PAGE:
Case of probable transmission of tick-borne encephalitis virus from an unvaccinated mother to a child through breastfeeding


A recent study published in Emerging infectious diseases discusses a case report of probable vertical transmission of tick-borne encephalitis virus (TBEV) from an unvaccinated mother to her newborn via breast milk.

Study: Breast milk as a transmission route of tick-borne encephalitis virus from mother to child. Image Credit: nechaevkon/Shutterstock

TBEV is usually transmitted by tick bites or by consuming raw milk from infected sheep, cows and goats. Transmission of TBEV from mother to neonate through breastfeeding has neither been confirmed nor ruled out.

The case report

In the present work, the researchers reported a case of transmission of TBEV through breast milk from an unvaccinated mother to her newborn.

In May 2020, a 29-year-old woman complained of temporal headache, stiff neck, muscle weakness and fever (body temperature 38.5°C) lasting for three to four days. May 29and, 2020, she was hospitalized in an urgent care facility. On admission, she reported a transient fever a week prior to hospitalization which persisted for several days. Based on the clinical findings, he was diagnosed with a neuro-infection.

The patient developed paresthesia and paresis in the left and right hands, respectively. A day after being admitted to hospital, she developed generalized convulsions and stupor, and her oxygen saturation dropped to 80%. She had developed immunoglobulin M (IgM) antibodies to TBEV in her cerebrospinal fluid (CSF) and serum.

Prior to her admission to hospital, she was breastfeeding her eight-month-old newborn, when she developed clinical manifestations. May 31st, 2020, she was admitted to the Intensive Care Unit (ICU). Her newborn was admitted to an inpatient care unit with fever (body temperature 40°C or less) for one day prior to admission.

However, the neonate did not develop clinical signs of meningeal irritation and CSF did not show anti-TBEV IgM antibodies. Thus, the newborn was discharged from hospital and was subsequently placed on home care on June 4.and2020. No tests such as reverse transcription-polymerase chain reaction (RT-PCR) have been performed to detect TBEV ribonucleic acid (RNA).

During the post-discharge period, the newborn’s body temperature rose to 38°C. Then on June 11and, 2020, newborn was assessed in an urgent care facility for listlessness and mild fever. However, the newborn was not hospitalized in any inpatient care facility and was later discharged since the newborn’s clinical condition was considered to represent the effects of teething and not serious illness. However, on June 25and2020, a serum sample from the newborn was obtained from a pediatrician’s office and evaluated for TBEV IgM antibodies, for which the newborn had tested positive.

The mother resided in an endemic area of ​​Slovakia, where the highest number of TBEs had been reported. Her husband said she had consumed dairy products from a cattle farm and had a history of tick bites a month before she was admitted to hospital. She also had not received a TBE vaccine.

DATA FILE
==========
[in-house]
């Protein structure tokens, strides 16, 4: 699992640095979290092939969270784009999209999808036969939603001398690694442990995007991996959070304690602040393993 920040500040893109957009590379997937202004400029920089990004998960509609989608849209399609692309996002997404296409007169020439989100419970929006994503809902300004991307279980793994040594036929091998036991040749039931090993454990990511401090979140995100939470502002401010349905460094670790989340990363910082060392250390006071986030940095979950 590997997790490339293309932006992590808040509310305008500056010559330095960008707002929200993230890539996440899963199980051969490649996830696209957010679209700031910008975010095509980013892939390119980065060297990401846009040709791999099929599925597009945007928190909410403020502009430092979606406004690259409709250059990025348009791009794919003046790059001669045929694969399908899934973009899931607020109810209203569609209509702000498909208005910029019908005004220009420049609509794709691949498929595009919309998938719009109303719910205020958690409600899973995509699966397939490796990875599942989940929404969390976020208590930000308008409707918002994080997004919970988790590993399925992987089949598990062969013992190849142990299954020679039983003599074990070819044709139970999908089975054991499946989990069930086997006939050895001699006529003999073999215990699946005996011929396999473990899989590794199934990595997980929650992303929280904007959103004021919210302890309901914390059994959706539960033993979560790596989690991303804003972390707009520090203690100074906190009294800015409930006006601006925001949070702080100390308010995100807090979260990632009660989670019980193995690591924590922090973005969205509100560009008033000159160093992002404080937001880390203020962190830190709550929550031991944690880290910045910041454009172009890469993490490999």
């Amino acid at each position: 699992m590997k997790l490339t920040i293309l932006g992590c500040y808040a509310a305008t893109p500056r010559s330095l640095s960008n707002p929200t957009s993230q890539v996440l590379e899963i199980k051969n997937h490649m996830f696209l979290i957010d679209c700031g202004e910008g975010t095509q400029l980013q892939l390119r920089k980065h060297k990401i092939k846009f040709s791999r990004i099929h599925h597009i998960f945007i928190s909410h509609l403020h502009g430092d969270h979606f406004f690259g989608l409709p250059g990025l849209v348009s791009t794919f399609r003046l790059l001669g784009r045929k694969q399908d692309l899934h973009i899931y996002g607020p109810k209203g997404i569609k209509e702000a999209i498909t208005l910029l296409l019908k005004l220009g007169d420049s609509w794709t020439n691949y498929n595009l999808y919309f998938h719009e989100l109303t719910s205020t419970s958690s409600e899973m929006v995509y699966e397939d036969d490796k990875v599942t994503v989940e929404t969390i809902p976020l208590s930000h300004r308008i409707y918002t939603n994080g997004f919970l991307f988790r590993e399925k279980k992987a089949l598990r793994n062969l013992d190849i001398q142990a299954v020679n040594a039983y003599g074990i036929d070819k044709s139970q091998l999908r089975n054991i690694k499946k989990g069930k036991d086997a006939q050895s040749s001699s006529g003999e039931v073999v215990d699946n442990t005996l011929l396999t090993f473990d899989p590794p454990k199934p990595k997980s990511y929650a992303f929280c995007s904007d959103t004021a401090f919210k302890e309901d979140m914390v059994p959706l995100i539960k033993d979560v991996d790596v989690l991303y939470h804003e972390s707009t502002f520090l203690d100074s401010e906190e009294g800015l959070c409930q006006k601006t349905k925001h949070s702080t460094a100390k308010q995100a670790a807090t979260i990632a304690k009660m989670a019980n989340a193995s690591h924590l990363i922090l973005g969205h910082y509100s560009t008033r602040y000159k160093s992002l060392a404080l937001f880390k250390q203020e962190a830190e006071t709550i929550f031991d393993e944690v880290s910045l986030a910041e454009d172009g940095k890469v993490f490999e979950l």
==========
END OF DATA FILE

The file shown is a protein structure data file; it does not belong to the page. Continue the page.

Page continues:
Cases of TBE in neonates have not been reported frequently. However, the increase in the number of cases reported recently in many European countries indicates that TBE is probably underreported and not extremely rare in neonates. Some of the cases have no history of a tick bite, indicating a different route of TBEV transmission.

Breast milk could be a potential route of transmission of TBEV from mother to her neonate, as infections of the digestive tract in humans have been reported to be caused by consumption of unpasteurized milk from infected animals. Mother-to-newborn transmission through breast milk has also been reported in experimental models for Zika virus, which belongs to the same Flaviviridae family as TBEV.. Additionally, TBEV is typically present in the blood and milk of virus-infected ungulate animals for one to five days and two to eight days, respectively.

However, to date, there is no conclusive evidence on breast milk as a potential route of viral transmission in humans. A previous case report suggested that viral transmission occurred through breastfeeding in a serologically confirmed TBEV-positive mother and her breastfed 10-day-old infant in Lithuania.

The incubation period for TBEV is typically seven to 14 days and three to four days for tick-borne infections and digestive tract infections, respectively. The findings of this case report are consistent with these previously reported findings.

TBE vaccination has shown 99% efficacy and has been reported to provide short-term immune protection to infants via transplacental transfer of antibodies from their vaccinated mothers. Since childhood vaccination has been recommended for children ≥ 1 year of age, only nonpharmaceutical strategies can be implemented for the prevention of TEE in neonates.


Based on the findings of this case report, mother-to-newborn transmission of TBEV could occur via breast milk from unvaccinated mothers to their newborns. Further studies are needed to validate this finding, which may have profound implications for the management of breastfeeding by unvaccinated mothers with a history of tick bite who reside in TBEV-endemic regions.


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